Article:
Finger jab.

Discussion in 'JKD / Jeet Kune Do' started by bscastro, Aug 13, 2002.

  1. bscastro

    bscastro Guest

    How do you guys train the finger jab? Besides practicing with a partner, I go on a heavy bag (lightly) and also use a piece of paper which I fold up and hang from the ceiling (funny thing, I use dental floss to hang it as it is the only thing I had at the time).

    Someone else mentioned using a ping-pong ball suspended from a string. Anyway, what drills, tools, etc. do you use to develop this technique?

    Cheers,
    Bryan
     
  2. arnisador

    arnisador Sr. Grandmaster

    • Martial Talk Alumni
    Joined:
    Aug 28, 2001
    Messages:
    44,560
    Likes Received:
    435
    Trophy Points:
    193
    Location:
    Terre Haute, IN
    We just do partner practice for this technique.
     
  3. sweeper

    sweeper Guest

    yeah. parters with focus mits.
     
  4. Battousai

    Battousai Guest

    Pot of beans or sand works nice.
     
  5. KennethKu

    KennethKu 2nd Black Belt

    Joined:
    Aug 3, 2002
    Messages:
    757
    Likes Received:
    15
    Trophy Points:
    0
    I am not so sure I can bring myself to jab someone in the eyes. I understand that many people would say they have no problem with it. May be not. Until you are faced with a real situation, you really don't know.

    JMHO. The benefits of thinking ahead is, when the situation arises, you would have an alternative plan of action.

    For those who intend on practicing the eye jabbing technique, you can have your sparring partner put on goggles and jab away at real target :D
     
  6. sweeper

    sweeper Guest

    well you can always replace the lead eye jab with a normal jab, but the finger jab isn't just used to strike someone's eye's, it's also used as a distraction to obscure the opponant's vission and as a monitor to feal your opponant's movement, as an obstruction to vission it works alot better than a normal jab because you can move it faster (there is less tension) and it takes up more space than the punch in your opponant's field of view.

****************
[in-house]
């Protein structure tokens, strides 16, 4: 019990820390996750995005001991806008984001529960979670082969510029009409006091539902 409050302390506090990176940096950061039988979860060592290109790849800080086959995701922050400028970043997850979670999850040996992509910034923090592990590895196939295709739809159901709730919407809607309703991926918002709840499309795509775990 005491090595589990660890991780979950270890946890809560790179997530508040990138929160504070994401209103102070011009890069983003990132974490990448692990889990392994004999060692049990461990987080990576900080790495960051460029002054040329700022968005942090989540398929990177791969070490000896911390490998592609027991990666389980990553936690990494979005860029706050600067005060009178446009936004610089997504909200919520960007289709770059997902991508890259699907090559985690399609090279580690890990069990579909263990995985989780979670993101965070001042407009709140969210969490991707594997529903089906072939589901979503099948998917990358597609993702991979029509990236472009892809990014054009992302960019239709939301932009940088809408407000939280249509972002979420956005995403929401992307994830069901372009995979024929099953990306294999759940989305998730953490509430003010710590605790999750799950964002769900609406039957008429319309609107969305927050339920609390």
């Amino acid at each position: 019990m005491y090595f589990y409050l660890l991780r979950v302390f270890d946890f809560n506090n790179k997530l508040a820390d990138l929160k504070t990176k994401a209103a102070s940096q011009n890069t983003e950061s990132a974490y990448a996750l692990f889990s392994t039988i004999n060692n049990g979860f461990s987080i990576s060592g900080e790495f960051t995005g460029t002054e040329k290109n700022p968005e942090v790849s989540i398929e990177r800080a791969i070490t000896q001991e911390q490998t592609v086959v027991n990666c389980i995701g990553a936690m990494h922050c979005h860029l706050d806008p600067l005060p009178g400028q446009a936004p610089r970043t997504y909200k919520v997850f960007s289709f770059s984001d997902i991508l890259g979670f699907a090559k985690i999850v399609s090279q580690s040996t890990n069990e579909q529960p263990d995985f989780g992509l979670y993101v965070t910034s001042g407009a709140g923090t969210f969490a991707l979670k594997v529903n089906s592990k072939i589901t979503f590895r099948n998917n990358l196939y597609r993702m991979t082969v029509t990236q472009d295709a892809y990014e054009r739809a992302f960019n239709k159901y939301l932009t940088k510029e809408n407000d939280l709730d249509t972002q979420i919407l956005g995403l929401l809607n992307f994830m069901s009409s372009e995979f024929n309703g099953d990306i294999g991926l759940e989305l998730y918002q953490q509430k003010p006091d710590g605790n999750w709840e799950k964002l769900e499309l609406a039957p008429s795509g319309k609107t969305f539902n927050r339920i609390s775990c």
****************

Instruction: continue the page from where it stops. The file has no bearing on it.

7. Cthulhu

    Cthulhu Senior Master

    • Founding Member
    • Martial Talk Alumni
    Joined:
    Sep 1, 2001
    Messages:
    4,526
    Likes Received:
    27
    Trophy Points:
    158
    Location:
    Florida
    I've found that Century's B.O.B. (Body Opponent Bag-the big punching/kicking thing that looks like a person on a Wavemaster base) is very good for training eyejabs. It helps you get around the bridge of the nose and brow without risk of injury if you do accidentally hit them, as well as giving you a nice squishy target to hit.

    B.O.B. is great for practicing throat strikes as well.

    Cthulhu
     
  8. Samurai

    Samurai Blue Belt

    • Founding Member
    Joined:
    Aug 28, 2001
    Messages:
    298
    Likes Received:
    8
    Trophy Points:
    18
    Location:
    Topeka, KS
    Someone once told me to thing of the finger jab as the tip of a fencing sword. The movements in JKD are very closely related to the striking motions of a foil fencer....as far as the finger jab goes.

    Thanks
    Jeremy Bays
     
    • Like Like x 1
  9. Cthulhu

    Cthulhu Senior Master

    • Founding Member
    • Martial Talk Alumni
    Joined:
    Sep 1, 2001
    Messages:
    4,526
    Likes Received:
    27
    Trophy Points:
    158
    Location:
    Florida
    Personally, if I train the finger jab as an eye strike, I don't train it as a penetrating strike, but a flicking, speedy hit. In my opinion, it doesn't take much for an eyejab to be effective. Touch your own eyeball...now touch it at speed :) Doesn't take much.

    Cthulhu
     
    • Like Like x 1
  10. bscastro

    bscastro Guest

    I got some first hand experience with this recently. In some backyard training with my partner, he accidently poked me in the eye when trying to practice a combination. Although he just touched the eye lightly, I found myself reeling back for a moment before realizing it wasn't so bad.

    It doesn't need to permanently blind the person to be effective. In this experience, it would have created an opening for other techniques, such as elbows, headbutts, and knees, as well as a big thai kick to the legs perhaps.

    Bryan
     
  11. Cthulhu

    Cthulhu Senior Master

    • Founding Member
    • Martial Talk Alumni
    Joined:
    Sep 1, 2001
    Messages:
    4,526
    Likes Received:
    27
    Trophy Points:
    158
    Location:
    Florida
    Exactly my point, bscastro! With that in mind, not only would I like to train the eye jab as a quick, flicking, disorienting attack, but also train the ability to follow up and capitalize on that moment effectively.

    Cthulhu
     
  12. sweeper

    sweeper Guest

    my instructor pointed out another advantage of the eye jab as well as other "dirty" techs, they give a strong signal that you aren't @#$%ing around, that you mean buisness and if they want to stay in the fihght they are gona come out of it with some dammage.
     
  13. KennethKu

    KennethKu 2nd Black Belt